In an issue report authored by the Office of the Assistant Secretary for Planning and Evaluation (ASPE), an agency of the Department of Health and Human Services (DHHS), federal child care subsidies were vastly underused in fiscal year 2011. The report found that of the population of children eligible (i.e., 14.3 million in 2011), 83 percent did not receive federal assistance. That translates into just shy of 12 million children (11.8 million) who did not receive financial support to attend child care. In terms of state assistance, the numbers and percentages are only slightly better. Of the 8.4 million children who were eligible to receive child care subsidies under state rules (which can be, and often are, more restrictive than the federal eligibility parameters), only 29% did so (i.e., 71% or 5.96 million children did not receive child care subsidies).
The numbers can continue to be shocking. Here are some other trends reported within the ASPE brief. First, analyses reveal that amongst children from families between 150% and 199% of the federal poverty limit (for 2011), 96% of these families were not served.
Another finding from the 2011 data reveals that the older the child, the less likely they were to receive a subsidy. Moreover, children ages 10 to 12 were more than four times as likely to not receive child care subsidies compared to children ages 0 to 5. This was also true for 6- to 9-year-olds, who were half as likely to have received a child care subsidy compared to those younger (yet still twice as likely as the 10- to 12-year-olds)!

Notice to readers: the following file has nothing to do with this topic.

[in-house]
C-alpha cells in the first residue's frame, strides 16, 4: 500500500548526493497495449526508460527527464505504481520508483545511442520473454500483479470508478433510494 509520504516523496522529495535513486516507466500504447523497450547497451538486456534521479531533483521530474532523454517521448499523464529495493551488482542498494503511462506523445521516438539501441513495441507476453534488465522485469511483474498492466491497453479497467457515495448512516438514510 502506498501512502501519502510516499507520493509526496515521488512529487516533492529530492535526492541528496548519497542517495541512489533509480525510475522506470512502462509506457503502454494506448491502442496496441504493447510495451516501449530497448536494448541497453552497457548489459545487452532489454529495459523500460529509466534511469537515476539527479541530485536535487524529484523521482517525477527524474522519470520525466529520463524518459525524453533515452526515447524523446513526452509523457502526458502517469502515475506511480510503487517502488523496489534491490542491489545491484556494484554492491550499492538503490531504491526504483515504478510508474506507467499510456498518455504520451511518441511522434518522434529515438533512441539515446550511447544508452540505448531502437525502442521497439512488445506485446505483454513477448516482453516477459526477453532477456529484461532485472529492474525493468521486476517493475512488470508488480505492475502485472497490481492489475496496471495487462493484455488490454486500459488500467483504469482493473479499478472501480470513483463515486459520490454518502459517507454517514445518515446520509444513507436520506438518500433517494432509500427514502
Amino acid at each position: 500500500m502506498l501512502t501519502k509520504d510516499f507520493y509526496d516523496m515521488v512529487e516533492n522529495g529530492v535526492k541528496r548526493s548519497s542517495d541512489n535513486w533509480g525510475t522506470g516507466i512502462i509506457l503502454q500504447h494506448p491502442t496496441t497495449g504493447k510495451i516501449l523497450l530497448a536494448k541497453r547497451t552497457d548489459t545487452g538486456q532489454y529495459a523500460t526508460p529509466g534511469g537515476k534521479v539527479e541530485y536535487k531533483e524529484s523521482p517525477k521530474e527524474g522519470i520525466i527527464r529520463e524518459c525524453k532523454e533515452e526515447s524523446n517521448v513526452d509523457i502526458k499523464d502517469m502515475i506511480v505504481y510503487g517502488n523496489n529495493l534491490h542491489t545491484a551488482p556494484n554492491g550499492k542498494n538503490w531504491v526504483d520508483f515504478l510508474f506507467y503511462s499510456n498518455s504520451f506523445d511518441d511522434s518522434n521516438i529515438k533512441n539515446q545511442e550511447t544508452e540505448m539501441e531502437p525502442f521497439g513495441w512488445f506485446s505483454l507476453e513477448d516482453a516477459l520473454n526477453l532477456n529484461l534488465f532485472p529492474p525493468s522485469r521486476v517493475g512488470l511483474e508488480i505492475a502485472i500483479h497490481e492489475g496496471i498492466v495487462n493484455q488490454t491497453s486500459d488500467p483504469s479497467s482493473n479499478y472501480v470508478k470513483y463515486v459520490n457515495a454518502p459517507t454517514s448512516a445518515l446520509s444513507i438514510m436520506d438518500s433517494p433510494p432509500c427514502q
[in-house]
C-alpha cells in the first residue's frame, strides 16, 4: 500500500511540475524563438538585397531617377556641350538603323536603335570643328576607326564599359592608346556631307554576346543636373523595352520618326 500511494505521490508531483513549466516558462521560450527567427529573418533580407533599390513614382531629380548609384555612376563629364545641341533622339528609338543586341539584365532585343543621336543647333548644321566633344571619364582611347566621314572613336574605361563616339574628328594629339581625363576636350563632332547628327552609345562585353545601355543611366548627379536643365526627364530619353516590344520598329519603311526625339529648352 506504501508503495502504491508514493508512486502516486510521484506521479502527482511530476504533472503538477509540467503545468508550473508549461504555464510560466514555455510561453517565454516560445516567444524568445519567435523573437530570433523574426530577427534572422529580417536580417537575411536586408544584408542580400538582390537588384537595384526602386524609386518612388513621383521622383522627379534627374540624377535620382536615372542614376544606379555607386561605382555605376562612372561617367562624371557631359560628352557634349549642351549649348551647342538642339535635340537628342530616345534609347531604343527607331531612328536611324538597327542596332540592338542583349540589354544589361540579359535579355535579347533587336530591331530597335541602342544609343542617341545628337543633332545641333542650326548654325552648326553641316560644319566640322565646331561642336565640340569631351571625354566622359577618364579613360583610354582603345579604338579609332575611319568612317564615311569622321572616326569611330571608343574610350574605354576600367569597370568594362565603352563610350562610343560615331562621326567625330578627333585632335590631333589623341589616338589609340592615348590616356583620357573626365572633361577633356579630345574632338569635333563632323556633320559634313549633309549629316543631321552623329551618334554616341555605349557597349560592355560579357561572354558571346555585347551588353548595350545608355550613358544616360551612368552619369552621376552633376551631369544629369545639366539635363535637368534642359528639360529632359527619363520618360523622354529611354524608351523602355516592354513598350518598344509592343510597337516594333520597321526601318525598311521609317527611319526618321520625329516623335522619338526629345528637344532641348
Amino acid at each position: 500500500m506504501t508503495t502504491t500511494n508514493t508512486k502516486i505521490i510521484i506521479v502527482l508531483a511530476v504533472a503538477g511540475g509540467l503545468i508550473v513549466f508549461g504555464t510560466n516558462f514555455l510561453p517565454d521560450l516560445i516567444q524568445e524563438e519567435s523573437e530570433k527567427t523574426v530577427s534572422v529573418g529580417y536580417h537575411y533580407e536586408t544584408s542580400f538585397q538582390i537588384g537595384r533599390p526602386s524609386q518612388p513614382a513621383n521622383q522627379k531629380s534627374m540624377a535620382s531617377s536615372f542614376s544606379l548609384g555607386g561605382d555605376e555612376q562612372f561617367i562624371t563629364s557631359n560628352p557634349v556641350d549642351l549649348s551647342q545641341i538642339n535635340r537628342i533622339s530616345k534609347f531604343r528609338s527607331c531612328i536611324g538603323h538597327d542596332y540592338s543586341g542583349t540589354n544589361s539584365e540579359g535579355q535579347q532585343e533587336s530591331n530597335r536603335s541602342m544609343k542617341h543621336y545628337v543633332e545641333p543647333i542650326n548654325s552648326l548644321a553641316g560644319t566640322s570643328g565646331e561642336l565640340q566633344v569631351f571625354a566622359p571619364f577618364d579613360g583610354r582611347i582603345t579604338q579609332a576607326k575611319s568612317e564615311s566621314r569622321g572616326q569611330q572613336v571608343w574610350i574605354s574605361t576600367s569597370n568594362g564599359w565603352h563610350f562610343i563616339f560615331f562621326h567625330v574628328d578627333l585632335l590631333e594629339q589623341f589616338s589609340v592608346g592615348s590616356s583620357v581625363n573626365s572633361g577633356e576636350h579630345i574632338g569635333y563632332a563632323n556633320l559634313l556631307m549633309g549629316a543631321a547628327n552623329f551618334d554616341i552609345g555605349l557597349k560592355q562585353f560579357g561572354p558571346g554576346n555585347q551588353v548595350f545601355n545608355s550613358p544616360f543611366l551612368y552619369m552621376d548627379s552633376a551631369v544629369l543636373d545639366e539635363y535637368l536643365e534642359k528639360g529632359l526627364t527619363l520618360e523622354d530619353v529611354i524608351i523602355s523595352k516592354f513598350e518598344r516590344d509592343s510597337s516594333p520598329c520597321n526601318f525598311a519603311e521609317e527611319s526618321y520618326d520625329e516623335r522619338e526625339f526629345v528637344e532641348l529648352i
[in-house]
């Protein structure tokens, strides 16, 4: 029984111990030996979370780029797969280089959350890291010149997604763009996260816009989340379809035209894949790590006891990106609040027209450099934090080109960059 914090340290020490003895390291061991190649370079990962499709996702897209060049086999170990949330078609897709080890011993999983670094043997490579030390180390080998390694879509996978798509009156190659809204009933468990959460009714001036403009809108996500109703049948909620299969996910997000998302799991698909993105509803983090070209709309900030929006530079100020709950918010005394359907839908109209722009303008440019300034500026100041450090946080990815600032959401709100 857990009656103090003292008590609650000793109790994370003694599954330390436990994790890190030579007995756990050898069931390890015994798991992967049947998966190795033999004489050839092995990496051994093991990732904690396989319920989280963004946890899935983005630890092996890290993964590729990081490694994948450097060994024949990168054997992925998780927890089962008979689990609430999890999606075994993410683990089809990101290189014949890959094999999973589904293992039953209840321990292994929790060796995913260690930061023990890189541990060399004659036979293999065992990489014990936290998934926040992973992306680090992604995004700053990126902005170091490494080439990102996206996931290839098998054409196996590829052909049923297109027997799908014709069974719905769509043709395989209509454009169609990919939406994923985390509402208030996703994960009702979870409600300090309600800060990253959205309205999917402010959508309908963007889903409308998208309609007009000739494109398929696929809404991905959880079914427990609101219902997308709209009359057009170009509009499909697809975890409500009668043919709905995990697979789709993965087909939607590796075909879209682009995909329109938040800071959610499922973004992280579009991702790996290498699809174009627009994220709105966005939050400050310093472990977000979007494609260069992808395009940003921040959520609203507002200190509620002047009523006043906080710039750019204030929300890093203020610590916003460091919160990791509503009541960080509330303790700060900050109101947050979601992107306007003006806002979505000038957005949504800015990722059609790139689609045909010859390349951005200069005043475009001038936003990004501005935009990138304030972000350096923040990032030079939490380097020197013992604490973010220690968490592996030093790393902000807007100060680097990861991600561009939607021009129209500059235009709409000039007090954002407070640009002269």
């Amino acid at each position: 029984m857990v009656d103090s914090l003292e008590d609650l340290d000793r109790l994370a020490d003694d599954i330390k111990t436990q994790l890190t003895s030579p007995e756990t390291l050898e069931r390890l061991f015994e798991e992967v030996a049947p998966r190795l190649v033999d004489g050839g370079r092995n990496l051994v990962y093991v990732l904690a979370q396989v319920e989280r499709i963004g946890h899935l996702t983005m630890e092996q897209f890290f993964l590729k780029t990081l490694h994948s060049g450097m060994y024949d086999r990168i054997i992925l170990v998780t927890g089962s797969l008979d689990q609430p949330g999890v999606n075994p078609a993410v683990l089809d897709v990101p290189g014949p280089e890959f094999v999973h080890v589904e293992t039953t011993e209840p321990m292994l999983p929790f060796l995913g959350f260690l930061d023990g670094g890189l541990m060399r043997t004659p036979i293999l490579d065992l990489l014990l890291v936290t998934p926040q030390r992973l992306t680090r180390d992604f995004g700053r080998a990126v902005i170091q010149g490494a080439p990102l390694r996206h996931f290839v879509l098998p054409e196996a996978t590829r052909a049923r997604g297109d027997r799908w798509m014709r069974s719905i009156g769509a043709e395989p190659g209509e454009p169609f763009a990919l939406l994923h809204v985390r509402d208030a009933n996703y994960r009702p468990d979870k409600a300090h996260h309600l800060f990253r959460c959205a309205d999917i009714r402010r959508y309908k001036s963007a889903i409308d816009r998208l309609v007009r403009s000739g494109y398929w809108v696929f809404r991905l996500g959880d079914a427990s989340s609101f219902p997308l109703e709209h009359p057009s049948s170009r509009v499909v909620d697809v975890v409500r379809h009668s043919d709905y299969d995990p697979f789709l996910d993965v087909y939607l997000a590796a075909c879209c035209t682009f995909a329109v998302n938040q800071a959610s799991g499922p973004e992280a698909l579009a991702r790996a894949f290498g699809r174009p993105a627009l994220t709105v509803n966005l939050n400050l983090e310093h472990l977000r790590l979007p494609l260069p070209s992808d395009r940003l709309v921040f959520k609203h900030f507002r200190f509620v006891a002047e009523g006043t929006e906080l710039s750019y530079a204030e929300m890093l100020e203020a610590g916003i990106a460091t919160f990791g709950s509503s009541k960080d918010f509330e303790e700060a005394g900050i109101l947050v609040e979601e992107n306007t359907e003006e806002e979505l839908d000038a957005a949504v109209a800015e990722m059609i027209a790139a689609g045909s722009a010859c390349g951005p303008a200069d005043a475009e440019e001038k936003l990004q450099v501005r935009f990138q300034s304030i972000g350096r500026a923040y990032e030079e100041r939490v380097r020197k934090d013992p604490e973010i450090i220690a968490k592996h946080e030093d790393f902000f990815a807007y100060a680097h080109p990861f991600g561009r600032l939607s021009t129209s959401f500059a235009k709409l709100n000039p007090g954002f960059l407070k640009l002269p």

Provided as an appendix to the report, some background information is provided on this sample of children and their families. Included in this table, are the numbers of families with parents employed for 20 or more hours a month and you can compare this across age ranges. Looking at the total sample, 84% of all eligible families fell into the highest category of employment yet, of this same sample of working families, only 1 in 5 of them received child care subsidies.
Although we would not expect that the same 84% of working eligible families is the same group as the families who did not receive any child care assistance, but clearly there is a big disconnect somewhere in the system. One would suspect that the families who are working as much as possible would be those that need child care (let alone financial assistance for it) the most. Moreover, children (and families) living in poverty are already more likely to face enormous obstacles and as positioned for in our “Changing Demographics of the United States and their Schools” article, these children can especially benefit from programs such as preschool and participation can lead to fewer behavior problems and reduce the likelihood of school expulsion later in their academic career. This misalignment of need and services is unsettling and will be something that we should continue to monitor for change. – David Ferrier